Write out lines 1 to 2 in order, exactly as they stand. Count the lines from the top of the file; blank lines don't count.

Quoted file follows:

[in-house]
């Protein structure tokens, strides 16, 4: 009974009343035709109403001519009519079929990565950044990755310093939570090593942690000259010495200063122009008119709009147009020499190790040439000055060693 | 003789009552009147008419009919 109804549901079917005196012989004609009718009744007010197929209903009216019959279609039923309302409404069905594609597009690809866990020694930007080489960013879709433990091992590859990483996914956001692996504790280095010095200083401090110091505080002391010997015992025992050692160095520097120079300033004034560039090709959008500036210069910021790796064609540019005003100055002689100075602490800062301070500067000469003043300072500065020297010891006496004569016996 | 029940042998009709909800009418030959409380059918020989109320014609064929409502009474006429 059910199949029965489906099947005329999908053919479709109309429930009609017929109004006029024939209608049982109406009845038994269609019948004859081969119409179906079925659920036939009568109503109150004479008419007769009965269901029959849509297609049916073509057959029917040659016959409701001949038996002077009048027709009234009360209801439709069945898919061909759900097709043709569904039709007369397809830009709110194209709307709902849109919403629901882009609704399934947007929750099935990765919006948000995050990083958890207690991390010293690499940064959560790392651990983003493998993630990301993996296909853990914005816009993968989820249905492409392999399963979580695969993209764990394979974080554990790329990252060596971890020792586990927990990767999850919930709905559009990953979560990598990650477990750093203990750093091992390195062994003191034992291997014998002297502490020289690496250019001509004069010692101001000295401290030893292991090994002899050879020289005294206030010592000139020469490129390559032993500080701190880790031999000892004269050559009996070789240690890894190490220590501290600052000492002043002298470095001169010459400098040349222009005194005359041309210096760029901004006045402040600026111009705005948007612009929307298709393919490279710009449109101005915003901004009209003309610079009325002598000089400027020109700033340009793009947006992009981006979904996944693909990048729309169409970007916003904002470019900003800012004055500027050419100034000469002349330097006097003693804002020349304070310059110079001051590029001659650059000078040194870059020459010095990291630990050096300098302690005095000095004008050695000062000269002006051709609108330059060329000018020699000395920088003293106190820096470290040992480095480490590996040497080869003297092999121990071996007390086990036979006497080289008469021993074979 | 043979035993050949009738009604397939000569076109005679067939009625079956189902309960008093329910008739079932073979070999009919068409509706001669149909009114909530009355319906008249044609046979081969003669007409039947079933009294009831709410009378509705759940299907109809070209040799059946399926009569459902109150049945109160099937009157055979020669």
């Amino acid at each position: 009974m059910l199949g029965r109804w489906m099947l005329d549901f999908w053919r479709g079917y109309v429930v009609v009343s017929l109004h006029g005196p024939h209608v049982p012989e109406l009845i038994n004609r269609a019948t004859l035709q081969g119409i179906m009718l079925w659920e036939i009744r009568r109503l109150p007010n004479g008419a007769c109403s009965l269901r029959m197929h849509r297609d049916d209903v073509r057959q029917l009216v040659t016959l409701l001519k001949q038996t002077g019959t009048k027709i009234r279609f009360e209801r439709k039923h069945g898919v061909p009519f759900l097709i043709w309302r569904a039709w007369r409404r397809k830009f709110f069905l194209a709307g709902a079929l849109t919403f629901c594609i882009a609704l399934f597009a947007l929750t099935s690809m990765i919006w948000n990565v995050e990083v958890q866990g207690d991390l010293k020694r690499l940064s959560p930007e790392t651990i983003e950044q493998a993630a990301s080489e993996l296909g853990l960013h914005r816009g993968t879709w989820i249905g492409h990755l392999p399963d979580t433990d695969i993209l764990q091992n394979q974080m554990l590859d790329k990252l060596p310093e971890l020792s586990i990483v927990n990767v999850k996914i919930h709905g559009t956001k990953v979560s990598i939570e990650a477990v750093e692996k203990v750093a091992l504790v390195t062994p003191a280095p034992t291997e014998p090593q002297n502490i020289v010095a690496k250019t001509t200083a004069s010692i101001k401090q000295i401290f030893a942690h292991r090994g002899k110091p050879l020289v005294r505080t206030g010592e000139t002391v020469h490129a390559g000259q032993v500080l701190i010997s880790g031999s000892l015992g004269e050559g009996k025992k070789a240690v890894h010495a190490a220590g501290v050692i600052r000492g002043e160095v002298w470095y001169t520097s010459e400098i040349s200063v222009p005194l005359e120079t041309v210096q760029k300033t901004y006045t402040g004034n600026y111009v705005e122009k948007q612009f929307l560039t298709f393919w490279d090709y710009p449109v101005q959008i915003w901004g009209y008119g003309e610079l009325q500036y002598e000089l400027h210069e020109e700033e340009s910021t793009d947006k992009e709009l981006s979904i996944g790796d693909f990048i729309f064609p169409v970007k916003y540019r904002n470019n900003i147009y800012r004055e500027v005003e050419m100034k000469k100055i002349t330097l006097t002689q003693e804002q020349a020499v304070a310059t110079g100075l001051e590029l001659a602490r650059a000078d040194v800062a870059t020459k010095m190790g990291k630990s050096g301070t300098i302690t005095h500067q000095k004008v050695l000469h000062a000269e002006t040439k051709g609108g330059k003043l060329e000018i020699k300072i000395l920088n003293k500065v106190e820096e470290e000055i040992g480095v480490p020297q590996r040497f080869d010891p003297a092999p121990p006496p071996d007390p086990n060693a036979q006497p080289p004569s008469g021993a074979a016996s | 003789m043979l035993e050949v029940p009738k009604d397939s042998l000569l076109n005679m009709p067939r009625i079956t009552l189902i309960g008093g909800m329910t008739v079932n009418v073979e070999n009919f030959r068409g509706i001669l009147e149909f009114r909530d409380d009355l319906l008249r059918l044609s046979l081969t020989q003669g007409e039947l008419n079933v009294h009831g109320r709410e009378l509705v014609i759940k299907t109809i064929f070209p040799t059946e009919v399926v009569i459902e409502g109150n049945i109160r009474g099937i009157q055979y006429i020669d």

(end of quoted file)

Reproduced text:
[in-house]
């Protein structure tokens, strides 16, 4: 009974009343035709109403001519009519079929990565950044990755310093939570090593942690000259010495200063122009008119709009147009020499190790040439000055060693 | 003789009552009147008419009919 109804549901079917005196012989004609009718009744007010197929209903009216019959279609039923309302409404069905594609597009690809866990020694930007080489960013879709433990091992590859990483996914956001692996504790280095010095200083401090110091505080002391010997015992025992050692160095520097120079300033004034560039090709959008500036210069910021790796064609540019005003100055002689100075602490800062301070500067000469003043300072500065020297010891006496004569016996 | 029940042998009709909800009418030959409380059918020989109320014609064929409502009474006429 059910199949029965489906099947005329999908053919479709109309429930009609017929109004006029024939209608049982109406009845038994269609019948004859081969119409179906079925659920036939009568109503109150004479008419007769009965269901029959849509297609049916073509057959029917040659016959409701001949038996002077009048027709009234009360209801439709069945898919061909759900097709043709569904039709007369397809830009709110194209709307709902849109919403629901882009609704399934947007929750099935990765919006948000995050990083958890207690991390010293690499940064959560790392651990983003493998993630990301993996296909853990914005816009993968989820249905492409392999399963979580695969993209764990394979974080554990790329990252060596971890020792586990927990990767999850919930709905559009990953979560990598990650477990750093203990750093091992390195062994003191034992291997014998002297502490020289690496250019001509004069010692101001000295401290030893292991090994002899050879020289005294206030010592000139020469490129390559032993500080701190880790031999000892004269050559009996070789240690890894190490220590501290600052000492002043002298470095001169010459400098040349222009005194005359041309210096760029901004006045402040600026111009705005948007612009929307298709393919490279710009449109101005915003901004009209003309610079009325002598000089400027020109700033340009793009947006992009981006979904996944693909990048729309169409970007916003904002470019900003800012004055500027050419100034000469002349330097006097003693804002020349304070310059110079001051590029001659650059000078040194870059020459010095990291630990050096300098302690005095000095004008050695000062000269002006051709609108330059060329000018020699000395920088003293106190820096470290040992480095480490590996040497080869003297092999121990071996007390086990036979006497080289008469021993074979 | 043979035993050949009738009604397939000569076109005679067939009625079956189902309960008093329910008739079932073979070999009919068409509706001669149909009114909530009355319906008249044609046979081969003669007409039947079933009294009831709410009378509705759940299907109809070209040799059946399926009569459902109150049945109160099937009157055979020669």